Starting on the mound

If the Tigers don’t touch their starting rotation, they’ll have a five-man crew of Eduardo Rodriguez, Spencer Turnbull, Joey Wentz, Alex Faedo and Beau Brieske in spring training, with prospects Wilmer Flores and Ty Madden knocking on the door.

That’s not the most stable rotation.

The Tigers’ three former top pitching prospects — Casey Mize (Tommy John surgery), Tarik Skubal (flexor tendon surgery) and Matt Manning (forearm strain) — ended the season on the injured list, leaving the Tigers with serious questions. The severity of Manning’s injury remains unclear, but Mize isn’t expected to pitch again until 2024 and Skubal will miss a significant chunk of 2023.

Surely, Harris needs to acquire at least a couple reliable starters. The Giants established a track record of buying low on pitchers and rejuvenating their careers. Those bounce-back candidates helped San Francisco to a 107-win season in 2021.

Some free agents that could fit with the Tigers: Chris Bassitt, Nathan Eovaldi, Tyler Anderson, Jameson Taillon, Sean Manaea, Andrew Heaney, Ross Stripling, Zach Eflin, Kyle Gibson, Michael Wacha, Drew Smyly and Matthew Boyd.

By the way, it’s about time for an update on Manning’s health.

Catcher

Harris has been praised for his creativity, and if there’s an area where that attribute will be tested, it’s the catcher position. With Barnhart now a free agent, the Tigers have three catchers on the 40-man roster: Eric Haase, Jake Rogers and Michael Papierski.

All signs point to a significant role for Haase, considering his 106 wRC+ in 208 games over the past two seasons, but it’s unclear if the 29-year-old will be the starting catcher because of his below-average defense. Although Haase, a right-handed hitter, had a better batting average against lefties (.281) than righties (.239) last season, he cranked 10 of his 14 home runs against righties.

If the Tigers opt for a platoon setup, they probably need a catcher with consistent offensive production against righties.

Trading relief pitchers for Toronto Blue Jays catcher Danny Jansen, batting .266 against righties over the past two seasons, would fill the void in a creative way. Another positive: Jansen recorded career bests in walk rate (10.1%) and strikeout rate (17.7%) in 2022, as the Blue Jays posted a 42-19 record in his 61 starts. The 27-year-old, known for his leadership, is under team control through 2024.

Rogers, also 27, hasn’t played since 2021 because of Tommy John surgery. He was supposed to return late in the 2022 season, but the throwing portion of his rehabilitation didn’t progress enough for the Tigers to activate him. Beyond his health, there are concerns about his offense despite above-average defense. Like Haase, he is better against left-handed pitchers.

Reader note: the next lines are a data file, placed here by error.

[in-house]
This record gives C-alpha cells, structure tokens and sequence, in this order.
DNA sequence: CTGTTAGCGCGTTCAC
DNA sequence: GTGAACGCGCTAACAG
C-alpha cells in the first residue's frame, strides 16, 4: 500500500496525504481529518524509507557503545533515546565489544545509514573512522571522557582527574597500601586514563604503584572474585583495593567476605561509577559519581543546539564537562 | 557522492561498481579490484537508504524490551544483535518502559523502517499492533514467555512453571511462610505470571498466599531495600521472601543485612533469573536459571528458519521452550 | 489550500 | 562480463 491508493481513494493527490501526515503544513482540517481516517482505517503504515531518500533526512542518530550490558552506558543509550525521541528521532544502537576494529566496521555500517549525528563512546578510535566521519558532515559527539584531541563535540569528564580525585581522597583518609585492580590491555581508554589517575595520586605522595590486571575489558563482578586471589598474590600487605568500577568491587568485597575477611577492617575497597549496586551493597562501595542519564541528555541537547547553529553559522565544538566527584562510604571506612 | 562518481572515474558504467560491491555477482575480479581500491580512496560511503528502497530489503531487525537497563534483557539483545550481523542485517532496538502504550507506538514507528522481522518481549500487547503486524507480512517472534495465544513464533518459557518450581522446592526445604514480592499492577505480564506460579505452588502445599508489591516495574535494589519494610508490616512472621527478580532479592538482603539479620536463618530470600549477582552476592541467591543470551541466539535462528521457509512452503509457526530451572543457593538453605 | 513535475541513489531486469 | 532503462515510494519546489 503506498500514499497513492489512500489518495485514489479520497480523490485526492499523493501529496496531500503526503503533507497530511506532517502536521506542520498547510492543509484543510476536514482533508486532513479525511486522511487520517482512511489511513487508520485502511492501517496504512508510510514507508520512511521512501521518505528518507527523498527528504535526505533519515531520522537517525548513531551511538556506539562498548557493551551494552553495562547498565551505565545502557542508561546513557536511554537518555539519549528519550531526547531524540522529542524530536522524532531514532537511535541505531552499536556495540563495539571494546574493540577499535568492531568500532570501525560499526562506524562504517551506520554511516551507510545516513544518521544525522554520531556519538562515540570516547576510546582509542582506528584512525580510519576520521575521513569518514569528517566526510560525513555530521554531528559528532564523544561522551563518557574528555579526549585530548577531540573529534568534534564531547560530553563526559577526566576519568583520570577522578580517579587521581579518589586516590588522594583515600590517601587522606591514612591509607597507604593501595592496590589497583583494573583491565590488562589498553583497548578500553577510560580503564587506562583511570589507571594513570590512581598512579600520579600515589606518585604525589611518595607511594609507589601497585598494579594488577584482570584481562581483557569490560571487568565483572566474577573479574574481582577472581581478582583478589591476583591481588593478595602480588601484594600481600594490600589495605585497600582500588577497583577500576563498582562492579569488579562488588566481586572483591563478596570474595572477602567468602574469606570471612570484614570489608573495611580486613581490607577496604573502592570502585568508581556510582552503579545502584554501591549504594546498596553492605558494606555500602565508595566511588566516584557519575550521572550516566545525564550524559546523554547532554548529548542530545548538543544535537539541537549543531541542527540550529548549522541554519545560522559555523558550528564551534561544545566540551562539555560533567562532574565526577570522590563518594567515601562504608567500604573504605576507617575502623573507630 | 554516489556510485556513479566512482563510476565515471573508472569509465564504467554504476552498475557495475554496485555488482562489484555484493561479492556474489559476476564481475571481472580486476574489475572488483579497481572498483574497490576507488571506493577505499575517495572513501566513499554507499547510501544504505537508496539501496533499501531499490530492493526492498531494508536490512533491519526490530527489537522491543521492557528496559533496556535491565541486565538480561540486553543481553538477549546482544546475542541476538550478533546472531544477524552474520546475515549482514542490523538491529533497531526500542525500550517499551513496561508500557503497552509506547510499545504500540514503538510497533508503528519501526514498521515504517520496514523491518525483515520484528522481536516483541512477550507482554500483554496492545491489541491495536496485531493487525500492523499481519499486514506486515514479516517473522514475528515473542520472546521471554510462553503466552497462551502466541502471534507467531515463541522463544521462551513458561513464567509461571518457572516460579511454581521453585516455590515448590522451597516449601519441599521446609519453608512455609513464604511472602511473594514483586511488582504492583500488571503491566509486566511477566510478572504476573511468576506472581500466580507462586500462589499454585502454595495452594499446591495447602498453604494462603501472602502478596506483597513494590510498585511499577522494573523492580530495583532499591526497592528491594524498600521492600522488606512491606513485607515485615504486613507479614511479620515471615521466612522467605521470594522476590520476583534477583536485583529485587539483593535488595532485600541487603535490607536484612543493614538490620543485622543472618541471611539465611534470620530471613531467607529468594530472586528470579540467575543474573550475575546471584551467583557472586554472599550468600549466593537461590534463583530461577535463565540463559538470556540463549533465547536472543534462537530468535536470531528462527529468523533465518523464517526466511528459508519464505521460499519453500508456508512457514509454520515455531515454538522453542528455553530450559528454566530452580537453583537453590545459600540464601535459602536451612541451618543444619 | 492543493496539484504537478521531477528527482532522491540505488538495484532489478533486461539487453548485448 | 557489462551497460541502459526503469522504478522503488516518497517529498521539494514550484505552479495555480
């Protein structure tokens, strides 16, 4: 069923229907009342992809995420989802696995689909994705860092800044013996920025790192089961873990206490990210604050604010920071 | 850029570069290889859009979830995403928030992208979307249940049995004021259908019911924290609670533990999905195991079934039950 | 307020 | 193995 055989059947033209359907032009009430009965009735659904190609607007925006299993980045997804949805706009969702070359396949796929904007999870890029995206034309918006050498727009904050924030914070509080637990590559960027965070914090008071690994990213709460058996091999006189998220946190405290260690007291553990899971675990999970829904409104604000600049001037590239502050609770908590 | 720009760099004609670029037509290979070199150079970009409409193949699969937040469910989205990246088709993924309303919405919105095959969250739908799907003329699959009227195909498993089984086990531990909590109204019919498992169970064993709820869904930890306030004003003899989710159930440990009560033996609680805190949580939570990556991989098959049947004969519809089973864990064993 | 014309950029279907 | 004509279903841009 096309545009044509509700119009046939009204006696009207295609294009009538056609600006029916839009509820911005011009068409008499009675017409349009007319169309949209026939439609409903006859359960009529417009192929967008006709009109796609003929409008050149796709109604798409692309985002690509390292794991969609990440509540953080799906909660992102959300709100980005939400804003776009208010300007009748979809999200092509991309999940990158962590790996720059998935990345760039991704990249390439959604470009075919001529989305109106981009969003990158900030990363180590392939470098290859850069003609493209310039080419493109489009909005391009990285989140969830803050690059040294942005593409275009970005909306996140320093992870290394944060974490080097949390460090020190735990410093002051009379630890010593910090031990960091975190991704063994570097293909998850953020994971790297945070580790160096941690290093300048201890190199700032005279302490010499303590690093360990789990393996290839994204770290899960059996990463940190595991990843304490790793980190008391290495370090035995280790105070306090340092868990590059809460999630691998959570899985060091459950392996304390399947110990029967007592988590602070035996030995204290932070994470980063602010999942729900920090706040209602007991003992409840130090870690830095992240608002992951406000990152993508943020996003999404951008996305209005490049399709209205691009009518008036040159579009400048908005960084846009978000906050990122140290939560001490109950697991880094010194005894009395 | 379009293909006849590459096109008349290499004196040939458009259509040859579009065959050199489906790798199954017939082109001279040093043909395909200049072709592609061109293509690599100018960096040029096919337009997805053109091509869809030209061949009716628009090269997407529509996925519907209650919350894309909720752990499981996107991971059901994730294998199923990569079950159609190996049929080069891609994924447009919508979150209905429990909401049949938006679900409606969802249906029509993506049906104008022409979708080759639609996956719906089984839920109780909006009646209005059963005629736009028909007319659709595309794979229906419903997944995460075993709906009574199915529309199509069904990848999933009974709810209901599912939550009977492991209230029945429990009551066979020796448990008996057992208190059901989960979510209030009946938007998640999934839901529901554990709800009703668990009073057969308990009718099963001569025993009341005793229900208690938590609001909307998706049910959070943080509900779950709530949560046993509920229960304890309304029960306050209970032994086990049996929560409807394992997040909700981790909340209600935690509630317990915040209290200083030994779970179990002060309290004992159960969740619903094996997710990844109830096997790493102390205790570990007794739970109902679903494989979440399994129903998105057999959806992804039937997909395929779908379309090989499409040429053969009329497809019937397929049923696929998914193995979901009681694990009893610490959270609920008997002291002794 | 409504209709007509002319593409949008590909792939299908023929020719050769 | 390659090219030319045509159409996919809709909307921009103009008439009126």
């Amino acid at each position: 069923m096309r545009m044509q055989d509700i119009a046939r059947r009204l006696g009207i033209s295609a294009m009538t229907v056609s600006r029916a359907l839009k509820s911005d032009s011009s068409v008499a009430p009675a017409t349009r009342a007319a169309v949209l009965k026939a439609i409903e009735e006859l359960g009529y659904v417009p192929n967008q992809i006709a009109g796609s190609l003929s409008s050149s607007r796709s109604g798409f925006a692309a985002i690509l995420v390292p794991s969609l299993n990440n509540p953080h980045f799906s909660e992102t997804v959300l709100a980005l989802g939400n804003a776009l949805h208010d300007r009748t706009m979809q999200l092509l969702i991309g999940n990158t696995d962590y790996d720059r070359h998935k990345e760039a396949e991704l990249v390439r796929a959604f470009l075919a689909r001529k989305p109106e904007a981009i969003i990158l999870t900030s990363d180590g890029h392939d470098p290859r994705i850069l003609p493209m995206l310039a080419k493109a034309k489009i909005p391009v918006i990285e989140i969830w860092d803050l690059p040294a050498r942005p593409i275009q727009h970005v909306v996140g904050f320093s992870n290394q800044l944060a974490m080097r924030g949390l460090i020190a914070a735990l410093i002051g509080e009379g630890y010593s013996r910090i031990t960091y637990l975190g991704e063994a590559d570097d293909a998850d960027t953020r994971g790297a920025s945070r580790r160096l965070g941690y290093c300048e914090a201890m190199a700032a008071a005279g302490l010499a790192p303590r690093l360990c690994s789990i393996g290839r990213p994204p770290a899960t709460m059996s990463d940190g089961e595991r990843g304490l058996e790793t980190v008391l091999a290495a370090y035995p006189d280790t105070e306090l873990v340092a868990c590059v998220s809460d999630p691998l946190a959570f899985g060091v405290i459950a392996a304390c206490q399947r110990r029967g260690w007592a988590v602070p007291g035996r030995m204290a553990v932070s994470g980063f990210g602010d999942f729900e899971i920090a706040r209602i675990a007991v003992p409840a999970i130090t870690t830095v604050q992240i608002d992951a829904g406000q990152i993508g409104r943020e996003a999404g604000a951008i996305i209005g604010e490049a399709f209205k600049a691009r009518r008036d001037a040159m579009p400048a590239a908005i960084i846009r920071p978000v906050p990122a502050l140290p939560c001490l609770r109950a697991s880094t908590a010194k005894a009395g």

The free-agent market for catchers is weak, per usual, aside from Willson Contreras. Signing Contreras, arguably the best offensive catcher in baseball, would fix the Tigers’ catching department for several years, but expect a competitive bidding war among contenders for his coveted services. After Contreras, the next-best catchers are Christian Vázquez, Gary Sánchez and Omar Narváez.

Corner infield

Mentions of Benintendi and Profar serve as a reminder of the Tigers’ need for a corner outfielder to supplement Meadows and Greene. But the Tigers also have questions at the corner infield spots, occupied in 2022 by Torkelson at first base and Jeimer Candelario at third base.

Torkelson, who turned 23 in August, has 404 plate appearances in the big leagues, so it’s too soon to label the former No. 1 overall pick as a bust. But he didn’t give the Tigers much to be excited about in his rookie season, besides his defense and walk rate.

Candelario was the Tigers’ most consistent player in 2020 and 2021 but completely collapsed last season. The 28-year-old could receive north of $6.5 million in his final year of arbitration eligibility. The Tigers probably won’t want to pay that salary, meaning he could be non-tendered and forced into free agency, but considering his track record, a reunion at a cheaper price tag seems possible.

Ultimately, the Tigers can’t feel good about their corner infield situation coming out of the 2022 season.

One potential solution to that problem is Brandon Drury, a versatile free agent expected to secure a multi-year contract. The 30-year-old started 58 games at third base, 24 games at first base and 23 games second base this season for the Cincinnati Reds and San Diego Padres. He hit .263 with 28 home runs and a .813 OPS in 138 games for the best season of his eight-year career. Regression is an obvious concern, but adding Drury to the corner-infield mix with Torkelson and Candelario would give the Tigers flexibility to navigate those positions in 2023 and beyond.

Contact Evan Petzold at epetzold@freepress.com or follow him on Twitter @EvanPetzold.